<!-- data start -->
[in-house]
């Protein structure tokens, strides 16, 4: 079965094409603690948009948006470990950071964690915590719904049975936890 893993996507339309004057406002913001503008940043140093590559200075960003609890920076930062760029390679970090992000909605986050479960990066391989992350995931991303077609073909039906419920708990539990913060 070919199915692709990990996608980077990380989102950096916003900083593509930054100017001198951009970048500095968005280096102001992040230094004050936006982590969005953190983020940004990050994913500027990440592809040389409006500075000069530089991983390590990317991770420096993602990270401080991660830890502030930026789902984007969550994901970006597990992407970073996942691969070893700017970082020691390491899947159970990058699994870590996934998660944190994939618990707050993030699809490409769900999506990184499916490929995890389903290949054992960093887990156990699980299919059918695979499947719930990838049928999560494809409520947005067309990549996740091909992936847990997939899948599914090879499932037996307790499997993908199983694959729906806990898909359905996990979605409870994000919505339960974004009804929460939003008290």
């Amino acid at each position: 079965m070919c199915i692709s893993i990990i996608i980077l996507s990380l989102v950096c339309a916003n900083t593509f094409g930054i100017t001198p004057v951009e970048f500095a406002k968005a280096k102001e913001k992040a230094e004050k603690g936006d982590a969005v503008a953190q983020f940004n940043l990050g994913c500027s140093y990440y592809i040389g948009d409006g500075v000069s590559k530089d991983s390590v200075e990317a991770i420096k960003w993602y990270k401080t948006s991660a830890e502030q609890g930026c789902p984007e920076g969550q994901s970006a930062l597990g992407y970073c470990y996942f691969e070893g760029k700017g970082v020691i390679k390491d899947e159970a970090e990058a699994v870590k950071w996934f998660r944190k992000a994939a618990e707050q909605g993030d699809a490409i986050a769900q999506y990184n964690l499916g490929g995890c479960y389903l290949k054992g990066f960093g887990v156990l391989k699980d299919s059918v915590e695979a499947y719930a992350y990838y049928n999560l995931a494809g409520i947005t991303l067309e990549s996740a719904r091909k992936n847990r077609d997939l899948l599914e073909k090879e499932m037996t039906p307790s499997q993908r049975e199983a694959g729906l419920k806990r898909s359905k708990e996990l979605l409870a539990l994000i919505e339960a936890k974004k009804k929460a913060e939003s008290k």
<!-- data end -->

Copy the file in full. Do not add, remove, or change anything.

[in-house]
């Protein structure tokens, strides 16, 4: 079965094409603690948009948006470990950071964690915590719904049975936890 893993996507339309004057406002913001503008940043140093590559200075960003609890920076930062760029390679970090992000909605986050479960990066391989992350995931991303077609073909039906419920708990539990913060 070919199915692709990990996608980077990380989102950096916003900083593509930054100017001198951009970048500095968005280096102001992040230094004050936006982590969005953190983020940004990050994913500027990440592809040389409006500075000069530089991983390590990317991770420096993602990270401080991660830890502030930026789902984007969550994901970006597990992407970073996942691969070893700017970082020691390491899947159970990058699994870590996934998660944190994939618990707050993030699809490409769900999506990184499916490929995890389903290949054992960093887990156990699980299919059918695979499947719930990838049928999560494809409520947005067309990549996740091909992936847990997939899948599914090879499932037996307790499997993908199983694959729906806990898909359905996990979605409870994000919505339960974004009804929460939003008290």
């Amino acid at each position: 079965m070919c199915i692709s893993i990990i996608i980077l996507s990380l989102v950096c339309a916003n900083t593509f094409g930054i100017t001198p004057v951009e970048f500095a406002k968005a280096k102001e913001k992040a230094e004050k603690g936006d982590a969005v503008a953190q983020f940004n940043l990050g994913c500027s140093y990440y592809i040389g948009d409006g500075v000069s590559k530089d991983s390590v200075e990317a991770i420096k960003w993602y990270k401080t948006s991660a830890e502030q609890g930026c789902p984007e920076g969550q994901s970006a930062l597990g992407y970073c470990y996942f691969e070893g760029k700017g970082v020691i390679k390491d899947e159970a970090e990058a699994v870590k950071w996934f998660r944190k992000a994939a618990e707050q909605g993030d699809a490409i986050a769900q999506y990184n964690l499916g490929g995890c479960y389903l290949k054992g990066f960093g887990v156990l391989k699980d299919s059918v915590e695979a499947y719930a992350y990838y049928n999560l995931a494809g409520i947005t991303l067309e990549s996740a719904r091909k992936n847990r077609d997939l899948l599914e073909k090879e499932m037996t039906p307790s499997q993908r049975e199983a694959g729906l419920k806990r898909s359905k708990e996990l979605l409870a539990l994000i919505e339960a936890k974004k009804k929460a913060e939003s008290k």